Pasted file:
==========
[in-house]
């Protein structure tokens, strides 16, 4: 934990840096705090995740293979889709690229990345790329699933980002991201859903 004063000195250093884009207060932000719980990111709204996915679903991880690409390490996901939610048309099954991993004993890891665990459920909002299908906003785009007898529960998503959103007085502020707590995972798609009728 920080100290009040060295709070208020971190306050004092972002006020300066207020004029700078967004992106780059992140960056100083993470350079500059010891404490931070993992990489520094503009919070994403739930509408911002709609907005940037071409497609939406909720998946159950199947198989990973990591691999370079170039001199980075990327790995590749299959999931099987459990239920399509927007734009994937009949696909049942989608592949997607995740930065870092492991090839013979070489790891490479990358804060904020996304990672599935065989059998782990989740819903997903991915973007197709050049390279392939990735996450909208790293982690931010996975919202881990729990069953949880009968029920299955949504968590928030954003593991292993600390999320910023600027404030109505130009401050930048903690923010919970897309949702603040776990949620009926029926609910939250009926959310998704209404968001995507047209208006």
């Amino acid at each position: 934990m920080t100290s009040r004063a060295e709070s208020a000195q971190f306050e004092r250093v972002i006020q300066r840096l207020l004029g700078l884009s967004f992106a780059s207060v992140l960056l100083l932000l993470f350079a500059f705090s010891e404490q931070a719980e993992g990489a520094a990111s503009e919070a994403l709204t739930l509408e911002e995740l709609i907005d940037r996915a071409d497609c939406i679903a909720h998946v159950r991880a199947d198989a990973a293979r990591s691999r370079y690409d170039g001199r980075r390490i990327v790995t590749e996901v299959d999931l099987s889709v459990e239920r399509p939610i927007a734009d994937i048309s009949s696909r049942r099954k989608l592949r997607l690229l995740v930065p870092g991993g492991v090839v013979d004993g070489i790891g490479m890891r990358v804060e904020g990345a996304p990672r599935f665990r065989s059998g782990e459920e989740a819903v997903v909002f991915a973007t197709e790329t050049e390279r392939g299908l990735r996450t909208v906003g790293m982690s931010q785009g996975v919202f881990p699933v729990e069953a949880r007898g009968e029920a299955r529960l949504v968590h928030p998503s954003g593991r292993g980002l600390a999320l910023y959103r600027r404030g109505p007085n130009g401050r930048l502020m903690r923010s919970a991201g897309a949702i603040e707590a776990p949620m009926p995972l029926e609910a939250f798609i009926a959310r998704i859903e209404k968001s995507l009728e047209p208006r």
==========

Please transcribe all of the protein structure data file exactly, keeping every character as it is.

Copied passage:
[in-house]
């Protein structure tokens, strides 16, 4: 934990840096705090995740293979889709690229990345790329699933980002991201859903 004063000195250093884009207060932000719980990111709204996915679903991880690409390490996901939610048309099954991993004993890891665990459920909002299908906003785009007898529960998503959103007085502020707590995972798609009728 920080100290009040060295709070208020971190306050004092972002006020300066207020004029700078967004992106780059992140960056100083993470350079500059010891404490931070993992990489520094503009919070994403739930509408911002709609907005940037071409497609939406909720998946159950199947198989990973990591691999370079170039001199980075990327790995590749299959999931099987459990239920399509927007734009994937009949696909049942989608592949997607995740930065870092492991090839013979070489790891490479990358804060904020996304990672599935065989059998782990989740819903997903991915973007197709050049390279392939990735996450909208790293982690931010996975919202881990729990069953949880009968029920299955949504968590928030954003593991292993600390999320910023600027404030109505130009401050930048903690923010919970897309949702603040776990949620009926029926609910939250009926959310998704209404968001995507047209208006």
């Amino acid at each position: 934990m920080t100290s009040r004063a060295e709070s208020a000195q971190f306050e004092r250093v972002i006020q300066r840096l207020l004029g700078l884009s967004f992106a780059s207060v992140l960056l100083l932000l993470f350079a500059f705090s010891e404490q931070a719980e993992g990489a520094a990111s503009e919070a994403l709204t739930l509408e911002e995740l709609i907005d940037r996915a071409d497609c939406i679903a909720h998946v159950r991880a199947d198989a990973a293979r990591s691999r370079y690409d170039g001199r980075r390490i990327v790995t590749e996901v299959d999931l099987s889709v459990e239920r399509p939610i927007a734009d994937i048309s009949s696909r049942r099954k989608l592949r997607l690229l995740v930065p870092g991993g492991v090839v013979d004993g070489i790891g490479m890891r990358v804060e904020g990345a996304p990672r599935f665990r065989s059998g782990e459920e989740a819903v997903v909002f991915a973007t197709e790329t050049e390279r392939g299908l990735r996450t909208v906003g790293m982690s931010q785009g996975v919202f881990p699933v729990e069953a949880r007898g009968e029920a299955r529960l949504v968590h928030p998503s954003g593991r292993g980002l600390a999320l910023y959103r600027r404030g109505p007085n130009g401050r930048l502020m903690r923010s919970a991201g897309a949702i603040e707590a776990p949620m009926p995972l029926e609910a939250f798609i009926a959310r998704i859903e209404k968001s995507l009728e047209p208006r």